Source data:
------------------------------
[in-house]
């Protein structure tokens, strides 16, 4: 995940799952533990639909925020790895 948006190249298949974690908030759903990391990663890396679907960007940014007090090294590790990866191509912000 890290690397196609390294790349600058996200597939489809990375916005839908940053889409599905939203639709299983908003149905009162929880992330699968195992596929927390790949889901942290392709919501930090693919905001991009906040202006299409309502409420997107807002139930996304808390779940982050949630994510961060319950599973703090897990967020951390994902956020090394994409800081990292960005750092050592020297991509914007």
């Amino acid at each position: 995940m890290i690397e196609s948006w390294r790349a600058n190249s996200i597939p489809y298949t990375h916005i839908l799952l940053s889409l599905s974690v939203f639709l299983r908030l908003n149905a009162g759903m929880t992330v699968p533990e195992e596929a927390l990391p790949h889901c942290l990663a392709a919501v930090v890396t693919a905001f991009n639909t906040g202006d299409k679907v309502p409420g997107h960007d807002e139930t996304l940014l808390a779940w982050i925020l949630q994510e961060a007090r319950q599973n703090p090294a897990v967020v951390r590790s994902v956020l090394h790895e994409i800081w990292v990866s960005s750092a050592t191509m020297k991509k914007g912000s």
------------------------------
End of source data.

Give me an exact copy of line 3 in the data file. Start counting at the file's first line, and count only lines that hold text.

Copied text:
């Amino acid at each position: 995940m890290i690397e196609s948006w390294r790349a600058n190249s996200i597939p489809y298949t990375h916005i839908l799952l940053s889409l599905s974690v939203f639709l299983r908030l908003n149905a009162g759903m929880t992330v699968p533990e195992e596929a927390l990391p790949h889901c942290l990663a392709a919501v930090v890396t693919a905001f991009n639909t906040g202006d299409k679907v309502p409420g997107h960007d807002e139930t996304l940014l808390a779940w982050i925020l949630q994510e961060a007090r319950q599973n703090p090294a897990v967020v951390r590790s994902v956020l090394h790895e994409i800081w990292v990866s960005s750092a050592t191509m020297k991509k914007g912000s």